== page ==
Whooping Cough Vaccine for Adolescents
First Combination Vaccine Approved to Help Protect Adolescents Against Whooping Cough
The Food and Drug Administration (FDA) today approved the first combination vaccine that provides a booster immunization against pertussis (whooping cough) in combination with tetanus and diphtheria for adolescents. The vaccine will be marketed as Boostrix by GlaxoSmithKline (GSK) in Philadelphia, Pa.
Pertussis is a highly communicable disease of the respiratory tract that can be especially serious for infants less than one year old, and may even be fatal. Pertussis can cause spells of coughing and choking that make breathing difficult. The disease is generally less severe in adolescents, but it is thought that they might transmit the disease to susceptible infants and other family members. In the last 20 years, rates of pertussis infection have been increasing in very young infants who have not received all their immunizations and in adolescents and adults.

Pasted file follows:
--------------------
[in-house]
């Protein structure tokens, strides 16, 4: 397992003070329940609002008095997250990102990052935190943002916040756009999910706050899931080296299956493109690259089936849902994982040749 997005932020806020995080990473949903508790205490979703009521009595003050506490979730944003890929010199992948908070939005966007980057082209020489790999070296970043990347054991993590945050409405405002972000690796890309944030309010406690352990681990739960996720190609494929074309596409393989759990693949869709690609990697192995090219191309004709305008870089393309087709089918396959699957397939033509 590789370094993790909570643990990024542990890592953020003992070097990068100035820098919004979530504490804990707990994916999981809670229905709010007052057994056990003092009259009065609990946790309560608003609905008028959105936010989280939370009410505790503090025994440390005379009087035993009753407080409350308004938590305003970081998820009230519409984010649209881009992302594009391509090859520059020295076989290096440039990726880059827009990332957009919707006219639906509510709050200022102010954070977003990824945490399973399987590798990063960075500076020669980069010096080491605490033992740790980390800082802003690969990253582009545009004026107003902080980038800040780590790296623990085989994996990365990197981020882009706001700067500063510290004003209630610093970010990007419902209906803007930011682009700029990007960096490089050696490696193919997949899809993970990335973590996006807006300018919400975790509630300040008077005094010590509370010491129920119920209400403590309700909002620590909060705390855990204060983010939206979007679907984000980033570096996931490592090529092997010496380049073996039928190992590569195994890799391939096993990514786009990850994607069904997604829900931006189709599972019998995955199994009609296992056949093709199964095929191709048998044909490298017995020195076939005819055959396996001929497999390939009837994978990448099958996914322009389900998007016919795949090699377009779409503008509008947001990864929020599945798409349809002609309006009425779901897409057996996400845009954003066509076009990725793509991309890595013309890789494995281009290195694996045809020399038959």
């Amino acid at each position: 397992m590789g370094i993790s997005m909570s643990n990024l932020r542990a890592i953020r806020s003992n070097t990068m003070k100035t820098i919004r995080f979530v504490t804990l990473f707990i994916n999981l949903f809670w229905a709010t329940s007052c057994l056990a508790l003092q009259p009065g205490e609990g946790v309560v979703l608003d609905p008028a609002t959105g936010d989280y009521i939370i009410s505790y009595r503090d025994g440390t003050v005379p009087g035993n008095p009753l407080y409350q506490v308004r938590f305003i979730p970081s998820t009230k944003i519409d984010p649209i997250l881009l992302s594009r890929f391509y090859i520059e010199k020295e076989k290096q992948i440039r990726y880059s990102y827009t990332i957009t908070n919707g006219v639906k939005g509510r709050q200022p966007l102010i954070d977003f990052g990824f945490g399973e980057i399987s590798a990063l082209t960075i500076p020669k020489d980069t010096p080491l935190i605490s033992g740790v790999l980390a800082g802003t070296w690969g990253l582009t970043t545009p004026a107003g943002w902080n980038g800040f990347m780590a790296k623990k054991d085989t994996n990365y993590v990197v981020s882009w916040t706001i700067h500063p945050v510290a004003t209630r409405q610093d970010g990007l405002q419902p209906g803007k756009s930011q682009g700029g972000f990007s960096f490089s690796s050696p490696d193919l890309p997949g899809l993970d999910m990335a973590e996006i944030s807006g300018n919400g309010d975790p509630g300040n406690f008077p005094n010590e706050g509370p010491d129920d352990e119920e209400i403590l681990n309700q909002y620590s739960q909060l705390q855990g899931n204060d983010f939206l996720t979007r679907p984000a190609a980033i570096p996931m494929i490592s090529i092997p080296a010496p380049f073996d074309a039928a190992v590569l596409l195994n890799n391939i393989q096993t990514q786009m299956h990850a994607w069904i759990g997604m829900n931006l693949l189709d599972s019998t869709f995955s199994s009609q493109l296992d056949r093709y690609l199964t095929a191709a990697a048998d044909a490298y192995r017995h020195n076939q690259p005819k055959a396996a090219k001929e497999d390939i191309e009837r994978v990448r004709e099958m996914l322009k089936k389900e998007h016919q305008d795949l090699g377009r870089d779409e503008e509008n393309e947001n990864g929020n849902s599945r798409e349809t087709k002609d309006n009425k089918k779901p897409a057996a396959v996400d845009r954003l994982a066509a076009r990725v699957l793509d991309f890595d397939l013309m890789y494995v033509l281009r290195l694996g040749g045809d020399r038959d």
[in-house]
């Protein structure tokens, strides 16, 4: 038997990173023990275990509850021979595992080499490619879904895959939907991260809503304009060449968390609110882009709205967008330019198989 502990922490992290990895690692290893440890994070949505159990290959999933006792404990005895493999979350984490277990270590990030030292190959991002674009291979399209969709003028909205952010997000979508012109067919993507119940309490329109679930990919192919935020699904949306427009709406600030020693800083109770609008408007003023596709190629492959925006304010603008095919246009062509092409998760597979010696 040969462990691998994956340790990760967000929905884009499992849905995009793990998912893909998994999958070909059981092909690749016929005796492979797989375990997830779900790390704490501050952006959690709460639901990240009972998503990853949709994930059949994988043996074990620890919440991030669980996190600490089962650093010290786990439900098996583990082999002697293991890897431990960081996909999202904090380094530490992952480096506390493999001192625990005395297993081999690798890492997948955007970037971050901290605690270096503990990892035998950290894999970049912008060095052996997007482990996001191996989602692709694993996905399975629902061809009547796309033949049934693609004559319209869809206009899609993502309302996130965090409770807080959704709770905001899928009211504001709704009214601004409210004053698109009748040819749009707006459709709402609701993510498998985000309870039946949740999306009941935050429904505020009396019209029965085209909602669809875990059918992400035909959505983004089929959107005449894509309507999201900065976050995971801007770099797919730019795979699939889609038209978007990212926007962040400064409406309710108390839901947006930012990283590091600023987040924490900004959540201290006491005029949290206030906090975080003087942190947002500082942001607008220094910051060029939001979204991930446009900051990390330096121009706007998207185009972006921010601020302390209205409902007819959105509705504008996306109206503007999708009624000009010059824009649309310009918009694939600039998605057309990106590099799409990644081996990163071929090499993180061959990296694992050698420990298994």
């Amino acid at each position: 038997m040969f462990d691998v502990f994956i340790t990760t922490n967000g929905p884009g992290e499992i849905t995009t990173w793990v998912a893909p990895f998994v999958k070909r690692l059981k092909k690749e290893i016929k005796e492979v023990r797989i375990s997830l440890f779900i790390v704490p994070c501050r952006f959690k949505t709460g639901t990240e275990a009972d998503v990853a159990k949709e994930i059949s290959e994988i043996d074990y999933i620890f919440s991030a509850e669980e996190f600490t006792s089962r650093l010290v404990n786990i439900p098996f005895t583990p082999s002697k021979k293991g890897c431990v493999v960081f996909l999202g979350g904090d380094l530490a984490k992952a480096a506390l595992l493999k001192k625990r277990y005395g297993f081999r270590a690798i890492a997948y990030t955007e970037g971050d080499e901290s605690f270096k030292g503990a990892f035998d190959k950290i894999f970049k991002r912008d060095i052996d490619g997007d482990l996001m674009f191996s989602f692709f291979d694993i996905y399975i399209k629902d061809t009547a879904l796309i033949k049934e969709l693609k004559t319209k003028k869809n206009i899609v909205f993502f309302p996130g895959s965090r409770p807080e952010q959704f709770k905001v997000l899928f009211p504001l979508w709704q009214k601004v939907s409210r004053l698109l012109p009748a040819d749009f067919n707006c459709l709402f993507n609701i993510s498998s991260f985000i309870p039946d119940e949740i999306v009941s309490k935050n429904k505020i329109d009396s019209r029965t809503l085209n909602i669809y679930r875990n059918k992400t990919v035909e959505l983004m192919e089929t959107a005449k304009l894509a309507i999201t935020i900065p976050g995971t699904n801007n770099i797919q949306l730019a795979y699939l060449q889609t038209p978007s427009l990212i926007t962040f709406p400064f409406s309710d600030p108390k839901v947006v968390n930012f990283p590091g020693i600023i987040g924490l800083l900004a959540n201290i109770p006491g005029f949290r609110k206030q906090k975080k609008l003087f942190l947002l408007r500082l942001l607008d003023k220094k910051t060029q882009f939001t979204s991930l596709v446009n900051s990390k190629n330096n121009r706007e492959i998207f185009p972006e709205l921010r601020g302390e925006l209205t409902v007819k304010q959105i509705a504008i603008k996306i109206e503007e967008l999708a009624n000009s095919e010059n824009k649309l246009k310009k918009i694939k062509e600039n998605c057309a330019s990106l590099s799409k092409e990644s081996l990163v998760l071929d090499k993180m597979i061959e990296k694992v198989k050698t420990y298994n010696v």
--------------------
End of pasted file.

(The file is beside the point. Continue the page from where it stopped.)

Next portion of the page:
Boostrix is a Tetanus Toxoid (T), Reduced Diphtheria Toxoid (d) and Acellular Pertussis Vaccine (ap), Adsorbed.
Although booster vaccines for adolescents containing T and d are currently licensed and marketed for use in this age group, none contain a pertussis component. Boostrix has the same components as Infanrix, a DTaP vaccine for infants and young children, but in reduced quantities. Boostrix is indicated for use as a single booster dose to adolescents 10-18 years of age.
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